“The less the prudence with which others conduct their affairs, the greater the prudence with which we must conduct our own”
Berkshire will have plenty of opportunities to make very large purchases. In the meantime, Warren Buffett and his team will stick to a simple guideline: The less the prudence with which others conduct their affairs, the greater the prudence with which we must conduct our own.
Aversion to Debt:
Once a CEO hungers for a deal, he or she will never lack for forecasts that justify the purchase. Subordinates will be cheering, envisioning enlarged domains and the compensation levels that typically increase with corporate size.
Investment bankers, smelling huge fees, will be applauding as well. (Don’t ask the barber whether you need a haircut.) If the historical performance of the target falls short of validating its acquisition, large “synergies” will be forecast. Spreadsheets never disappoint.
The ample availability of extraordinarily cheap debt in 2017 further fueled purchase activity. After all, even a high-priced deal will usually boost per-share earnings if it is debt-financed.
“At Berkshire, in contrast, we evaluate acquisitions on an all-equity basis, knowing that our taste for overall debt is very low and that to assign a large portion of our debt to any individual business would generally be fallacious (leaving aside certain exceptions, such as debt dedicated to Clayton’s lending portfolio or to the fixed-asset commitments at our regulated utilities),” said the newsletter.
“We also never factor in, nor do we often find synergies. Our aversion to leverage has dampened our returns over the years. But Charlie and I (Buffett) sleep well. Both of us believe it is insane to risk what you have and need in order to obtain what you don’t need,” it said.
Buffett said that we held this view 50 years ago when we each ran an investment partnership, funded by a few friends and relatives who trusted us. We also hold it today after a million or so “partners” have joined us at Berkshire.
Buffett list out fifteen common stock investments that at year-end had the largest market value. On its balance sheet, Berkshire carries its Kraft Heinz holding at a GAAP figure of USD 17.6 billion. The shares had a year-end market value of USD 25.3 billion, and a cost basis of USD 9.8 billion.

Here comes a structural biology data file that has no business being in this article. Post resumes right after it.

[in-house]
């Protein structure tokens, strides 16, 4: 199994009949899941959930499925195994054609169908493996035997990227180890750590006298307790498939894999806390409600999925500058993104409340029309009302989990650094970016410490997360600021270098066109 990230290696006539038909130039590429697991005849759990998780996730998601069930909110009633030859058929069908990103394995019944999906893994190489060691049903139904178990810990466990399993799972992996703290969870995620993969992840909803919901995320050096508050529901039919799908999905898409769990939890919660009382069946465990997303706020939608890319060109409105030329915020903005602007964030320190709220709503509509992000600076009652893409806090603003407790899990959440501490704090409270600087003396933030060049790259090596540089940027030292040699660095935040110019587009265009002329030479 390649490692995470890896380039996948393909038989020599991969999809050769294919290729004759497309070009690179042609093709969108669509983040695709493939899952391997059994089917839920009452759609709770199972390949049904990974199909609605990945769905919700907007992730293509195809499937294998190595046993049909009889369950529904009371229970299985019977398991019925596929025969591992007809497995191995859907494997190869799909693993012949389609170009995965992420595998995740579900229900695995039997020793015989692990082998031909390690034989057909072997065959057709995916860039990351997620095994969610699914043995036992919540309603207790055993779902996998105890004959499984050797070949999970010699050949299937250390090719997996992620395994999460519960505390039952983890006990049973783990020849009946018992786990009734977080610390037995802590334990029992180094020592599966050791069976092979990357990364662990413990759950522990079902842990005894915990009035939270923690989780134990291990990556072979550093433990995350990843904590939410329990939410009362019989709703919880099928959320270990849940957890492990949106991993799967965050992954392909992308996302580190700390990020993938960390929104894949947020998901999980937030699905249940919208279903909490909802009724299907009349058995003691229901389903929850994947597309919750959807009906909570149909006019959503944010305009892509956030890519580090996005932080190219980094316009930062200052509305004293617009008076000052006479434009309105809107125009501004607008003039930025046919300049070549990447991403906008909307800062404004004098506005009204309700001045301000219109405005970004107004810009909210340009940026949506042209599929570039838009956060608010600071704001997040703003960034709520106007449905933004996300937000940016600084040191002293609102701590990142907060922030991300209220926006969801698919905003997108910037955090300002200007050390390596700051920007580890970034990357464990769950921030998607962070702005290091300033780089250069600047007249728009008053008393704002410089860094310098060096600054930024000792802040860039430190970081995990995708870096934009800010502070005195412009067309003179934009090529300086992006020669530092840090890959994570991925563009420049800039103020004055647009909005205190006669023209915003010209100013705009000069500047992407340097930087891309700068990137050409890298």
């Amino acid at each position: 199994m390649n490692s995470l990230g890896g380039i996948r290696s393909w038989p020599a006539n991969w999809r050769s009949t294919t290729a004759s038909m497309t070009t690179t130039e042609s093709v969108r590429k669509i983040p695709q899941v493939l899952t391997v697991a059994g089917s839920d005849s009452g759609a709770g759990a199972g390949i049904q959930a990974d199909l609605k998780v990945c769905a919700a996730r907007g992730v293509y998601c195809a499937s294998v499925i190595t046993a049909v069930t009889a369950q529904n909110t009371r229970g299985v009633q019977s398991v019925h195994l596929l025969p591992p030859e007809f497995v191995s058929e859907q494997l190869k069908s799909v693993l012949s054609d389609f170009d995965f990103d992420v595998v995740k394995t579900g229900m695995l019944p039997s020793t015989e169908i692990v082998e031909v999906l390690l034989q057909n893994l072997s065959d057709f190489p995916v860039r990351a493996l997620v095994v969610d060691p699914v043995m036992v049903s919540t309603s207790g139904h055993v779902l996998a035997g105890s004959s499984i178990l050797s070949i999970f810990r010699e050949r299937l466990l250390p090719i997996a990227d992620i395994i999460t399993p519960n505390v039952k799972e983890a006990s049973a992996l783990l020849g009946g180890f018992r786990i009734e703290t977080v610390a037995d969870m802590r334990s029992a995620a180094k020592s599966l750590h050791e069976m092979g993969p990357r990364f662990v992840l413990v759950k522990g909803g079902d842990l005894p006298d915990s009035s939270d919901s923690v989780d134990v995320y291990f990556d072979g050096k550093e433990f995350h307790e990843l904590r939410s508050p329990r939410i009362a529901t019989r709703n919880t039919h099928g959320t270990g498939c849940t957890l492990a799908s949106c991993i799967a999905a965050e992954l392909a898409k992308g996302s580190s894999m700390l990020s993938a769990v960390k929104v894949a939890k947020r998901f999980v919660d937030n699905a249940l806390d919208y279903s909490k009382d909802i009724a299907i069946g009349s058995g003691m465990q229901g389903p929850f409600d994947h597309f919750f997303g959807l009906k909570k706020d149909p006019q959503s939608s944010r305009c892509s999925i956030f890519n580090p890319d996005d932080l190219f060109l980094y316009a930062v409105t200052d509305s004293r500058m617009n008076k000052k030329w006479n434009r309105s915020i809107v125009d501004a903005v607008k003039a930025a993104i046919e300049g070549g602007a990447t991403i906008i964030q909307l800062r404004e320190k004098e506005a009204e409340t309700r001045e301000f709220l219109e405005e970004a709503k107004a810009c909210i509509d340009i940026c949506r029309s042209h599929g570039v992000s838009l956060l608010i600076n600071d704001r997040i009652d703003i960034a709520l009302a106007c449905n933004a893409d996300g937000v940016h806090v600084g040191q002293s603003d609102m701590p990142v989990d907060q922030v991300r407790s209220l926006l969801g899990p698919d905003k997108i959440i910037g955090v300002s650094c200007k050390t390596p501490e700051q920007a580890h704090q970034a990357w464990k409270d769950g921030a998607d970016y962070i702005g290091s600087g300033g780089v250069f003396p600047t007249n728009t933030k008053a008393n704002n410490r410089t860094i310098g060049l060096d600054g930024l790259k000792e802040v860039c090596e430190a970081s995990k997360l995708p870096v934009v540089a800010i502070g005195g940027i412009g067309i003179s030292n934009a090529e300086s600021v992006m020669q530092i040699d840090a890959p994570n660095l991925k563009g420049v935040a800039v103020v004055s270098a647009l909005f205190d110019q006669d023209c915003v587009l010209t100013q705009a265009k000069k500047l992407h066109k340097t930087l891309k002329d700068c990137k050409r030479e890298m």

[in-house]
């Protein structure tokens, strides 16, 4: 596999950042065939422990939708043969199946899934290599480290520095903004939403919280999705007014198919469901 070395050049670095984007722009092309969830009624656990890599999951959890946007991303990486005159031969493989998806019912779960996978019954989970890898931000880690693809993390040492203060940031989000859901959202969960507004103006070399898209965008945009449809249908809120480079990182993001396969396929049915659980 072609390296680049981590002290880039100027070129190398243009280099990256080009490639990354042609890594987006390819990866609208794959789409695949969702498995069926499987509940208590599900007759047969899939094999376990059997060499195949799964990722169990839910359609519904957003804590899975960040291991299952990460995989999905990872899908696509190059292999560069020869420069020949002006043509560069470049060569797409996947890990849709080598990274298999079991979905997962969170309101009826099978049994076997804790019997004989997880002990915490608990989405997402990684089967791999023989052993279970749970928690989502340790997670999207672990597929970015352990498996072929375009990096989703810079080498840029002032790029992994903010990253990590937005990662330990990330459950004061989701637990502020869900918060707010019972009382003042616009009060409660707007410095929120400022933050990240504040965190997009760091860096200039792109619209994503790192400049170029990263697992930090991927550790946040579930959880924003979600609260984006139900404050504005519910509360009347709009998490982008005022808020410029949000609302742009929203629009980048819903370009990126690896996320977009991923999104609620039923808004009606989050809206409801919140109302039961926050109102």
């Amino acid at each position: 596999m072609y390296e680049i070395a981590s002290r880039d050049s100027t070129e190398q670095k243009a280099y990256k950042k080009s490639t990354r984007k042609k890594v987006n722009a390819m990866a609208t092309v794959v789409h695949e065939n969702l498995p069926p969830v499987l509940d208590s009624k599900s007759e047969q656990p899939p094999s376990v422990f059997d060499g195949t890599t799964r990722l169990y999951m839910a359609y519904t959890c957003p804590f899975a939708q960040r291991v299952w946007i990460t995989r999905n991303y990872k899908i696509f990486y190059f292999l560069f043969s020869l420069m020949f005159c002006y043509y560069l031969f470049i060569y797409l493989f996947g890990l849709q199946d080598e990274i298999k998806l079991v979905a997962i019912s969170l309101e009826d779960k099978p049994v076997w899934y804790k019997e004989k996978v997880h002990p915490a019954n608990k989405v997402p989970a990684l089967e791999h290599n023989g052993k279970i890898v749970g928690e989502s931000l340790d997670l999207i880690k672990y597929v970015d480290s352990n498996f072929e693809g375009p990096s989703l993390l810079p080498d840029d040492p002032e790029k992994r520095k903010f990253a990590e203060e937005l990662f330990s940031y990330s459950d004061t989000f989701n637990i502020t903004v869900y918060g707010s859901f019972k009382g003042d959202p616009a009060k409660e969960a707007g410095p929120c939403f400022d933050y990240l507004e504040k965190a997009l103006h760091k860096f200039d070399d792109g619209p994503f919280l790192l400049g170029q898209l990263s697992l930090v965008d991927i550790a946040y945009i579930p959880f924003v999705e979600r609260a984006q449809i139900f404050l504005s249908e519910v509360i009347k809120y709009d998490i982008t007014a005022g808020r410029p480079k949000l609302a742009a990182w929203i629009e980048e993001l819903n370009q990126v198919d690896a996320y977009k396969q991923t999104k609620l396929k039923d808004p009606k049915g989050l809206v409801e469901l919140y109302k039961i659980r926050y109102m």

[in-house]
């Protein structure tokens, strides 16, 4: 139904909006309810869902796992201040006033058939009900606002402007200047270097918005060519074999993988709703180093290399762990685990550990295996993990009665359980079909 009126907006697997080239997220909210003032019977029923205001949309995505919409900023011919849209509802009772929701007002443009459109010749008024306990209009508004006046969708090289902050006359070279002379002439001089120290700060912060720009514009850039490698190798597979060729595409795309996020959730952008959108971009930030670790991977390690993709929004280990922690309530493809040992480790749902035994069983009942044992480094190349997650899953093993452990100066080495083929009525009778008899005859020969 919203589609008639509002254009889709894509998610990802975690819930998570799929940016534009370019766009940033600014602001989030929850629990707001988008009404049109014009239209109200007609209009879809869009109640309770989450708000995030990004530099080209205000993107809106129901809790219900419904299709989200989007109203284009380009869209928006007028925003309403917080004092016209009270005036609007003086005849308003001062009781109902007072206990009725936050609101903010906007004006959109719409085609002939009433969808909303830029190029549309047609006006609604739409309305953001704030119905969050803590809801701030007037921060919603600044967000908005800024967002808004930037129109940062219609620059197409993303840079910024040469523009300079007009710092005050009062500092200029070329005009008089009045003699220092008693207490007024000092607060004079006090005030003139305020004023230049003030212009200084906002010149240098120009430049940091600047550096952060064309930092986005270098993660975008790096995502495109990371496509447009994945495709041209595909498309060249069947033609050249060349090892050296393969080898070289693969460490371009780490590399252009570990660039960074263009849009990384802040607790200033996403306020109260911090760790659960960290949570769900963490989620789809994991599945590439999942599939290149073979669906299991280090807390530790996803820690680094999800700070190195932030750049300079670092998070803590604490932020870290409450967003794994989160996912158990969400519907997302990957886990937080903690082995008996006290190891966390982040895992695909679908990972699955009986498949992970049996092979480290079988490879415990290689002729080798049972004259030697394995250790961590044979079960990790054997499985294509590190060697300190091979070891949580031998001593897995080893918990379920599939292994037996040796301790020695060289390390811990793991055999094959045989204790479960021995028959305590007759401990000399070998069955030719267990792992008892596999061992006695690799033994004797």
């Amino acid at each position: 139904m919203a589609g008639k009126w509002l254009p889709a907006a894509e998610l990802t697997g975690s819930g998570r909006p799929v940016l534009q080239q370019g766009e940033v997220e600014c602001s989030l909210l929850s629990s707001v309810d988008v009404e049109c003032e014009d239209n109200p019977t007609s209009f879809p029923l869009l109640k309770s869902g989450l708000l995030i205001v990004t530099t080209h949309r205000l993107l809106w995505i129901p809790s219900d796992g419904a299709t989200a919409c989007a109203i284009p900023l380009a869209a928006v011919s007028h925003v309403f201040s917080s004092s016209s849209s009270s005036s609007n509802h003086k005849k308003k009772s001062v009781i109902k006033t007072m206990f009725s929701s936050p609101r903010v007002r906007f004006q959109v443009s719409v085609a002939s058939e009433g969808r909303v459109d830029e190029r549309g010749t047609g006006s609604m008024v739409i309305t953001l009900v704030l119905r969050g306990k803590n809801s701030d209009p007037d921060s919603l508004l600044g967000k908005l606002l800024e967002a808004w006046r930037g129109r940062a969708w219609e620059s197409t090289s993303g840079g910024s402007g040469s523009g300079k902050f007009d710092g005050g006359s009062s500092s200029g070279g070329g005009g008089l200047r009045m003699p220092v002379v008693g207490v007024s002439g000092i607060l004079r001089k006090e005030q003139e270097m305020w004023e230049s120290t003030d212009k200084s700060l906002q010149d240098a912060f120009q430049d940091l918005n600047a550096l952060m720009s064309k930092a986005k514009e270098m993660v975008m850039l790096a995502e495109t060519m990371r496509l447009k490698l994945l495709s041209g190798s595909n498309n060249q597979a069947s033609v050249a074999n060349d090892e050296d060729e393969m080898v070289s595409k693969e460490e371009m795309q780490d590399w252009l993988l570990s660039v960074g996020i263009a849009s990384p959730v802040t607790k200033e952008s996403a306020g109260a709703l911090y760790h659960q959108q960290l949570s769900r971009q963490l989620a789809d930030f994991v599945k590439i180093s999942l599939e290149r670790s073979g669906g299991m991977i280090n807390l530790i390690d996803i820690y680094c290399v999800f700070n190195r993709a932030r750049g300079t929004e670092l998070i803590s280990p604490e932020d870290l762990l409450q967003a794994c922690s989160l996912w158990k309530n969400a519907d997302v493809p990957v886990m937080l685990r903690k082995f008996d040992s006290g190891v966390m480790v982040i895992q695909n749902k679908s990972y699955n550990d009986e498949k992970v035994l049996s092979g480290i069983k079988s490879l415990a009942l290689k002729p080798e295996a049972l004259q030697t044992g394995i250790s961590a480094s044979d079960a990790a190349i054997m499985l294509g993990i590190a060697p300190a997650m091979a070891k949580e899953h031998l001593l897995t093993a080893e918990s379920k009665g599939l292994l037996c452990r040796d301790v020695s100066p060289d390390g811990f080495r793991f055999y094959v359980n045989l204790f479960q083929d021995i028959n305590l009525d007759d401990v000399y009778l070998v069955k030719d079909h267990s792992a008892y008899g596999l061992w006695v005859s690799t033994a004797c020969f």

Performance comes, performance goes. Fees never falter
Let me emphasize that there was nothing aberrational about stock-market behavior over the ten-year stretch, Buffett highlighted in his newsletter talking about fund-of-fund performance.
“If a poll of investment “experts” had been asked late in 2007 for a forecast of long-term common-stock returns, their guesses would have likely averaged close to the 8.5 percent actually delivered by the S&P 500,” he said.
Making money in that environment should have been easy. Indeed, Wall Street “helpers” earned staggering sums. While this group prospered, however, many of their investors experienced a lost decade. Performance comes, performance goes. Fees never falter.
Focus on Business:
Charlie Munger and Buffett view the marketable common stocks that Berkshire owns as interests in businesses, not as ticker symbols to be bought or sold based on their “chart” patterns, the “target” prices of analysts or the opinions of media pundits.
“Instead, we simply believe that if the businesses of the investees are successful (as we believe most will be) our investments will be successful as well. Sometimes the payoffs to us will be modest; occasionally the cash register will ring loudly,” he said.
And sometimes, Buffett admits that he will make expensive mistakes. “Overall – and over time – we should get decent results. In America, equity investors have the wind at their back,” concludes Buffett.